There’s no shortage of political topics to take on when making a conspiracy thriller. The key is, usually, to pick one and hammer it home in a way that makes the stakes easy to comprehend and become invested in. 88, a political conspiracy thriller playing at the Tribeca Film Festival this year, is a movie that defies that logic. Instead, the film tries to put way too much on its plate, leading to wildly diminished returns. What should be a mix of All The President’s Men and Margin Call never comes together, especially when it stops to try and explain things to you, and that happens a lot. This is a major missed opportunity, up and down the line.
88 is looking to be a big issues movie, but it’s so scattershot and preachy, lectures and “For Dummies” explanations replaces building tension or making cogent points. The ingredients are all here for something quietly powerful, but a lack of a coherent identity prevents that from ever happening. Whenever it threatens to get interesting, things come to a screeching halt. This is very much a case of one step forward, followed by two steps back.
Set during a fictionalized version of the 2024 Presidential campaign, Femi Jackson (Brandon Victor Dixon) has just come aboard as Financial Director for One USA, a democratic super PAC hoping to elect Democrat Harold Roundtree (Orlando Jones) as President. While looking over the numbers one day, with the primaries about to begin, Femi discovers strange patterns in the donations coming in to the PAC. Concerned, he enlists the help of friend and investment blogger Ira Goldstein (Thomas Sadoski) to assist him in digging a bit deeper. In short order, the pair uncover a conspiracy involving the number 88. Bringing it to the attention of both Deputy Executive Director Fred Fowlkes (Michael J. Harney) and head of One USA Agatha Frost (Amy Sloan), opposing viewpoints emerge. All the while, the clock is very much ticking.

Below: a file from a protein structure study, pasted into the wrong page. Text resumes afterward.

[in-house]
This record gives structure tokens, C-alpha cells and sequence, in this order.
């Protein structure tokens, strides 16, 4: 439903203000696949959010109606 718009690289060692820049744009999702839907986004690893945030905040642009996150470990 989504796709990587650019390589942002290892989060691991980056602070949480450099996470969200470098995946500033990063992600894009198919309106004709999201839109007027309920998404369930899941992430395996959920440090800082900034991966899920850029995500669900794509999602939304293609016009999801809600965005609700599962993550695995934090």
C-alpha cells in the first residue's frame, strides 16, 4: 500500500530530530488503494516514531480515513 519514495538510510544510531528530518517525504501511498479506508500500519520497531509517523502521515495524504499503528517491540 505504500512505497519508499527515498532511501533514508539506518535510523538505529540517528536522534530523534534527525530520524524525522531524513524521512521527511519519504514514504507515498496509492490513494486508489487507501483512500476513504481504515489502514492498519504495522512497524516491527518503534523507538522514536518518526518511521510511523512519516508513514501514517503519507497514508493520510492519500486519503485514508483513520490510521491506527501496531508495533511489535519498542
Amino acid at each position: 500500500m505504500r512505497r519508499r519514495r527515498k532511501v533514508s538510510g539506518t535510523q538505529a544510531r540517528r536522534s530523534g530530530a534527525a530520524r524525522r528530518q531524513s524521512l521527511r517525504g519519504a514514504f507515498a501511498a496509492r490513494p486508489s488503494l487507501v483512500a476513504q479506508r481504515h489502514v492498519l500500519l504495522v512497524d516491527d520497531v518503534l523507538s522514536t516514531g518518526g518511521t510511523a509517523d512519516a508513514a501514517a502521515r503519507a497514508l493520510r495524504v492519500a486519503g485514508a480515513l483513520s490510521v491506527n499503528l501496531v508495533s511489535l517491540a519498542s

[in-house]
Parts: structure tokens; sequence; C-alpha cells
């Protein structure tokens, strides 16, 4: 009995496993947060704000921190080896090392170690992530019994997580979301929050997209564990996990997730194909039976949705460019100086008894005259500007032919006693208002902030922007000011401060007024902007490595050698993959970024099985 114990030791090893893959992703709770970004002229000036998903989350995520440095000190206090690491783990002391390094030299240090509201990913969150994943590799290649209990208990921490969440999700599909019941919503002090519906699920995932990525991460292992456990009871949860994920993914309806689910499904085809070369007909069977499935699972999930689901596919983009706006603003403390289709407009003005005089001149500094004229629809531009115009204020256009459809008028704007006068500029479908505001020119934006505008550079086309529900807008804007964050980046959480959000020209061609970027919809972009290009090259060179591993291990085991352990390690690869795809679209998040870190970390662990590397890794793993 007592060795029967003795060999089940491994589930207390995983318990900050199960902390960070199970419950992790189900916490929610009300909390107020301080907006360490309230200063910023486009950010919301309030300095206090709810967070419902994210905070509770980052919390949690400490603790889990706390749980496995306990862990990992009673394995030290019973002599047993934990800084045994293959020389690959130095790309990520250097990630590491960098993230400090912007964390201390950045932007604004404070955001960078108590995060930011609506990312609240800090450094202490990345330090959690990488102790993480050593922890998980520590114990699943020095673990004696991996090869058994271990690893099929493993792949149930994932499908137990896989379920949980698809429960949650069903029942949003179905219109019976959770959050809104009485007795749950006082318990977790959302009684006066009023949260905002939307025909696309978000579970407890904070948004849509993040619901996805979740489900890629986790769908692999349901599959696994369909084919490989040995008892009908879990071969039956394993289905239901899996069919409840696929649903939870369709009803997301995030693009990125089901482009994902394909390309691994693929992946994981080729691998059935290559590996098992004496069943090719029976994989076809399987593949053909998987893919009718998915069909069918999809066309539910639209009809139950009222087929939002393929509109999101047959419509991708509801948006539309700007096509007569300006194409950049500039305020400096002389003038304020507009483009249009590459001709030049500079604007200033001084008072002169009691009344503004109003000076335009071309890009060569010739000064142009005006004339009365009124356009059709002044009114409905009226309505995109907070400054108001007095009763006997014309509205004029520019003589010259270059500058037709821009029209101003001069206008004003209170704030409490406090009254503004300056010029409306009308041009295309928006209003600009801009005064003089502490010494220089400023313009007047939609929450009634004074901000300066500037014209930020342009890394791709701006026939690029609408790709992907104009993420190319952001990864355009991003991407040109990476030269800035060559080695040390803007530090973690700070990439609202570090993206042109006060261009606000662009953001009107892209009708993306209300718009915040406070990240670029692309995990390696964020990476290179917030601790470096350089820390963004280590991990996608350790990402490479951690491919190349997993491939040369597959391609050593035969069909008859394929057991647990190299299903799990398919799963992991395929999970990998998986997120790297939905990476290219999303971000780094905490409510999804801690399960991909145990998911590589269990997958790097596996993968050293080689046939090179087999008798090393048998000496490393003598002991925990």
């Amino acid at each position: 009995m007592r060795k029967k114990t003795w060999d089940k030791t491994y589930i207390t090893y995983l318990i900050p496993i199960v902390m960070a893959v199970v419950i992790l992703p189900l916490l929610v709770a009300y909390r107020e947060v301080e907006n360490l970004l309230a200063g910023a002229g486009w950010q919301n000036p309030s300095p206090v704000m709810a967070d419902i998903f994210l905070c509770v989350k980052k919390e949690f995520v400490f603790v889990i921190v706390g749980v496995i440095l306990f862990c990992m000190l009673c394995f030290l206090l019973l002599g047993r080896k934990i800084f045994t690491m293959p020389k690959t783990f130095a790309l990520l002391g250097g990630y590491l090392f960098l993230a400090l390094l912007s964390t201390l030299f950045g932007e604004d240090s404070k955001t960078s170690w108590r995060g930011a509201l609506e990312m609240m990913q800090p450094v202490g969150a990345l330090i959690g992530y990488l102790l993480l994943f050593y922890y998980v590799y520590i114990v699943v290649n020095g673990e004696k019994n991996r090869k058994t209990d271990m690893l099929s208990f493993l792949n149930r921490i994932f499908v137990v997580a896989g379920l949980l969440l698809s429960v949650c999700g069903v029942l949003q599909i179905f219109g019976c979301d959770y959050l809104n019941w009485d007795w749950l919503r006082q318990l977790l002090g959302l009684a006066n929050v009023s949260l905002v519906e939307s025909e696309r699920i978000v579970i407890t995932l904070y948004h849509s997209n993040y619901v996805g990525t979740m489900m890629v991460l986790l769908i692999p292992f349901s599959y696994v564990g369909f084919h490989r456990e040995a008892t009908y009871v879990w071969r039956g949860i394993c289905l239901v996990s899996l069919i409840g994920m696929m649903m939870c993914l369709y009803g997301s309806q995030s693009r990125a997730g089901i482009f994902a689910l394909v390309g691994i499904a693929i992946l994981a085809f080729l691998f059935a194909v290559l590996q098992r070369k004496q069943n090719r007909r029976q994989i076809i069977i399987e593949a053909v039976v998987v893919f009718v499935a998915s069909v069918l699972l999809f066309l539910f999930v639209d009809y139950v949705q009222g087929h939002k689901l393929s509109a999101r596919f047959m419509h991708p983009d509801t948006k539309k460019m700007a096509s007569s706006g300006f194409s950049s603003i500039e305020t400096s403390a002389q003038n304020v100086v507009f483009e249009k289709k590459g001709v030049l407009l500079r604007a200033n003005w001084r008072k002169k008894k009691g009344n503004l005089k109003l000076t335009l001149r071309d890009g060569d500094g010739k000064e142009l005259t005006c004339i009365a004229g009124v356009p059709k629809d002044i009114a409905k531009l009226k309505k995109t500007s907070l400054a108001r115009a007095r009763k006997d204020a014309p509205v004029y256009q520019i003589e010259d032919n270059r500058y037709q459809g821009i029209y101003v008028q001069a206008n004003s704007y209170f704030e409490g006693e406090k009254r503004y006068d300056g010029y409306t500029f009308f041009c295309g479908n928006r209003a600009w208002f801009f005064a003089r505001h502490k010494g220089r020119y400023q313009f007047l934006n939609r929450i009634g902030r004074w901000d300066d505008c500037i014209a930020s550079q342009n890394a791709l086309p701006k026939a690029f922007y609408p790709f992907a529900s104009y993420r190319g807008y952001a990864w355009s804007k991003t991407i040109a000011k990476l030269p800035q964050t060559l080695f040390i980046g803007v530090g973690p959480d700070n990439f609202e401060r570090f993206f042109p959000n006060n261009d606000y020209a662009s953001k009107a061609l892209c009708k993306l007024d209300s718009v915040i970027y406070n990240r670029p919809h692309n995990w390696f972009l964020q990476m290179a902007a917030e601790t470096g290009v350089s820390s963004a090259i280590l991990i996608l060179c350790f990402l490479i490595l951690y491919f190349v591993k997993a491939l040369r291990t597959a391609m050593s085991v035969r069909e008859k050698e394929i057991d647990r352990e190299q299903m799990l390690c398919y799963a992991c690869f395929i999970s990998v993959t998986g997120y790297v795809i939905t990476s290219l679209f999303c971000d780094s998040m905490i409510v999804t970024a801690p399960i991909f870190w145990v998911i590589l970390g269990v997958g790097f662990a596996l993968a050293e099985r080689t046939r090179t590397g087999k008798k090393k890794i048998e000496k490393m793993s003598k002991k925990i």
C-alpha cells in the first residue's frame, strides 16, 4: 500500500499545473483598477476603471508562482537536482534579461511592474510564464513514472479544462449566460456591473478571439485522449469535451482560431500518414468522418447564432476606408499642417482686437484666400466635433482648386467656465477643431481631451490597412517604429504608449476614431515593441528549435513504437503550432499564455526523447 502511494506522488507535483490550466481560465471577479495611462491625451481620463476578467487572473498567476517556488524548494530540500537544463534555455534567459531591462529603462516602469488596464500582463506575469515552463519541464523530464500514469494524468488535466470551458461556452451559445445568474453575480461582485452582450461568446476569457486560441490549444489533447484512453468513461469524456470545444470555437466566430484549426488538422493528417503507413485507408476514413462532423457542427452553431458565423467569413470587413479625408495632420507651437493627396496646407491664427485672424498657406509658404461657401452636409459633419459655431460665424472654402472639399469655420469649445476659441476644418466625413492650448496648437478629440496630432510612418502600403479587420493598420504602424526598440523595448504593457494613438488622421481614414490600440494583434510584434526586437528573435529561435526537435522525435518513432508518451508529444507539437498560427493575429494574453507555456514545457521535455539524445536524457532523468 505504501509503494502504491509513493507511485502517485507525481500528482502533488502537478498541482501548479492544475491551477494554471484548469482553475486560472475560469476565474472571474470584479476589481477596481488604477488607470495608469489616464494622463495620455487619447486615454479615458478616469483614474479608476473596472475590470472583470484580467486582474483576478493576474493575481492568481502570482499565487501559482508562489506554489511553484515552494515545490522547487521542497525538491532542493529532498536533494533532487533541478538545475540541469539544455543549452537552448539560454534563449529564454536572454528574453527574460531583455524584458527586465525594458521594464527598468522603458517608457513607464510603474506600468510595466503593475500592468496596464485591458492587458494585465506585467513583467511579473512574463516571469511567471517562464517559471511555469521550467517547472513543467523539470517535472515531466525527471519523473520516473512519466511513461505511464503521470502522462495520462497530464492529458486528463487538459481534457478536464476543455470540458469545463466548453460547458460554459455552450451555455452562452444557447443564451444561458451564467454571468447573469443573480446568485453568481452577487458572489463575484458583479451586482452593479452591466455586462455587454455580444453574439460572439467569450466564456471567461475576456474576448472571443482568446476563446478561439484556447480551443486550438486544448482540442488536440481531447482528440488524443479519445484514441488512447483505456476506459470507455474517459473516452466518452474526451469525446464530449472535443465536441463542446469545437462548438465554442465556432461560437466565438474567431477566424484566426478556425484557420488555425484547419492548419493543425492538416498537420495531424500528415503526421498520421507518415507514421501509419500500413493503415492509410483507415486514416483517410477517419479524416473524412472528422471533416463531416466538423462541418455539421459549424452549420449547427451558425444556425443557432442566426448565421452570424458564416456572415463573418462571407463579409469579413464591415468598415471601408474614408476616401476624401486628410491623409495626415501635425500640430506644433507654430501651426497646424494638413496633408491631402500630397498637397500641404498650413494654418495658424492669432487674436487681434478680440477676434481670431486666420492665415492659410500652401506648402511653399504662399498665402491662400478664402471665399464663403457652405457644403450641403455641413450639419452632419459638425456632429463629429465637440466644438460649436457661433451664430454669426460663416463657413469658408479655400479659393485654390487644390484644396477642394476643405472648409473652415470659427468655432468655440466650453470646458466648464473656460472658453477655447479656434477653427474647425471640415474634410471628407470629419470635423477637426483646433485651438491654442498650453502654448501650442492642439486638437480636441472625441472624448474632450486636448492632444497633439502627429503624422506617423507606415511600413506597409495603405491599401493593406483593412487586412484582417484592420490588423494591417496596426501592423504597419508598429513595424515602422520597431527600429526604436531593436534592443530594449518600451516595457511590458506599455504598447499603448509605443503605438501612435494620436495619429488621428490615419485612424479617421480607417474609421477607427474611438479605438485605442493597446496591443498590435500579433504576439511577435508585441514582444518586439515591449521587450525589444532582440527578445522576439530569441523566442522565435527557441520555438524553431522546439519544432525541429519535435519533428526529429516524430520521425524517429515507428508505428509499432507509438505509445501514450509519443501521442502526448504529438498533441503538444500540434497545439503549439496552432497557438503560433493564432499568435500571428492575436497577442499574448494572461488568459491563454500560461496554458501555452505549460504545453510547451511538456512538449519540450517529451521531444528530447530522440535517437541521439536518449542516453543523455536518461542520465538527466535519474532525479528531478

As Femi and Ira keep looking into the donation patterns, more disturbing revelations pile up on each other. At the same time, the narrative flashes back and forth to an interview that Roundtree is doing with talk show host Ron Holt (William Fichtner), centered on his ideology, and especially campaign finance. How it ties in, as well as the various societal issues brought forward in the story, I’ll leave for you to find out, should you opt to check this one out.
The cast is largely better than the material. Brandon Victor Dixon is a bit too low-key for a leading man, but he’s paired well with the higher energy of Thomas Sadoski. Sadoski is best in show, by virtue of his enthusiasm. As for Orlando Jones, he feels miscast, though a lot of that may be due to the poor screenwriting, especially in regards to his candidate character. In addition to the aforementioned William Fichtner, Michael J. Harney, and Amy Sloan (none of whom are bad but none of whom leave too much of an impression), supporting players include Kenneth Choi, Jeremiah King, Naturi Naughton, and more.
Filmmaker Eromose makes a feature debut here that suggests a worry that this might have been the only opportunity. Whereas any one of his ideas would have made for a compelling narrative, he keeps adding them on top of one other, squeezing the life out of things. 88 would have benefited from better pacing and a streamlined narrative, and that doesn’t even take into account a muddled ending that leaves you wondering just what the point of it all even was? His direction is fine, but the writing leaves much to be desired.
88 was one of the titles at the 2022 Tribeca Film Festival that I was most interested in, so this is a massive disappointment. Whenever the movie gets interesting, it gets in its own way. The idea is there, but it’s surrounded by so much unnecessary sidetracking that it prevents things from ever having a chance to work. Alas.